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  Sunday January 25th, 2015    

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Arcadia approves $14M school referendum (11/13/2013)
By Chris Rogers
In a close vote, Arcadia area residents approved a $14 million referendum to fund a new Arcadia School District middle school building and improvements to the elementary school. This is the second referendum attempt by the district this year and the third in recent history. District officials revised their plans after voters rejected a $24 million proposal in April. The more modest proposal succeeded earlier this month with a 53 percent majority (556 votes to 492), according to district officials.

Under the district's proposal, a new middle school building will be built next to the existing high school. Currently middle school and elementary classes share a building. The new $12 million structure will hold 20 classrooms, a media center, commons, and a gymnasium. It is expected to be ready for students by fall of 2015. The remaining $2 million in new debt will pay for upgrades at the current elementary school, including the replacement of doors and windows, heating and cooling system replacements and upgrades, and remodeling. That upgrade is expected to be completed by fall of next year.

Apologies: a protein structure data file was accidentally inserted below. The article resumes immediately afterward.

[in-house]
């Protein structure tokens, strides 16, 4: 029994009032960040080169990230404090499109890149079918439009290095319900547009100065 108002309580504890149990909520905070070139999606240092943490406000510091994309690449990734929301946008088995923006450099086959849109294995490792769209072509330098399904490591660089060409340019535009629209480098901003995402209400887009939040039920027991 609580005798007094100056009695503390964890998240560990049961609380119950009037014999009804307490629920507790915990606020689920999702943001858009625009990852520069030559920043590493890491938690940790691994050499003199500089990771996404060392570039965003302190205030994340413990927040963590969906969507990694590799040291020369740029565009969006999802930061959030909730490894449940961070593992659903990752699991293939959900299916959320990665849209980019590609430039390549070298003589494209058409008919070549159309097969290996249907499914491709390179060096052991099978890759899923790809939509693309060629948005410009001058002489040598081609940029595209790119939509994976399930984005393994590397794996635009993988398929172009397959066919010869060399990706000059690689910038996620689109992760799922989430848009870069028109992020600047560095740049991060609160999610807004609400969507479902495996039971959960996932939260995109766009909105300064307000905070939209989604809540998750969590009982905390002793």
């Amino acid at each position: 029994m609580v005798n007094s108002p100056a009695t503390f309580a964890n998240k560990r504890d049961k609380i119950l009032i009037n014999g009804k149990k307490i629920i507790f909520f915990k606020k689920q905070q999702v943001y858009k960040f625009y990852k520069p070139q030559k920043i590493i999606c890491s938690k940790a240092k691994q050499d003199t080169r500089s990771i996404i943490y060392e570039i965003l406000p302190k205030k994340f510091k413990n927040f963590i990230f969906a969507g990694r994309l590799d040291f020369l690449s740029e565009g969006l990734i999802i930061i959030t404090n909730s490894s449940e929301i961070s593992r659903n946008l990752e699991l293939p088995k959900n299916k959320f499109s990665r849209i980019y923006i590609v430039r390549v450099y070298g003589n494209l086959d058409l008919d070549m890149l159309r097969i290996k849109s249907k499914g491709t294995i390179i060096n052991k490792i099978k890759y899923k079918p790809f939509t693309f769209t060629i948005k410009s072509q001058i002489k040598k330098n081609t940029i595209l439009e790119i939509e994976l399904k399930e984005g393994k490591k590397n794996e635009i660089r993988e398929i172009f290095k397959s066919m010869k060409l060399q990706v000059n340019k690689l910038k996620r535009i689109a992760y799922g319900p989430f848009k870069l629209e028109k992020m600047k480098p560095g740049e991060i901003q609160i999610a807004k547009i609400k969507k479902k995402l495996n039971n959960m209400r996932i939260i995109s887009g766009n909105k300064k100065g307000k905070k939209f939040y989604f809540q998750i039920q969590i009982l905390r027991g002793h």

The Arcadia School District's enrollment has surged in recent years, largely due to an influx of young families employed by local manufacturers. Enrollment at the elementary and middle schools has increased by 15 percent in the last 15 years, according to administrators. Estimates call for the trend to continue. "We were running out of classrooms," said middle school principal Sam Ruud.

The district will still be paying off debt on the high school until 2017. District officials plan to spend $809,000 from reserves over the next four years to offset the increased debt payments during that time period. Once the high school is paid for, the property tax rate for school borrowing will remain the same as it has been: $2.31 per $1,000 of assessed value. "I think that was the big factor" in making the most recent referendum palatable to voters, said Superintendent Louie Ferguson. "We're pretty excited," about the proposal's success at the ballot box. The district plans to pay off the funds borrowed for the new middle school by 2039.

The new middle school will still share certain facilities with the high school, including kitchens, music rooms, and classrooms for advanced courses. Replacing drafty windows and upgrading the heating and cooling systems at the elementary school will result in savings, Ferguson said. Having the middle school and high school side by side will save on transportation costs, too, he added. Currently, middle school students are bused to the high school for certain classes.  


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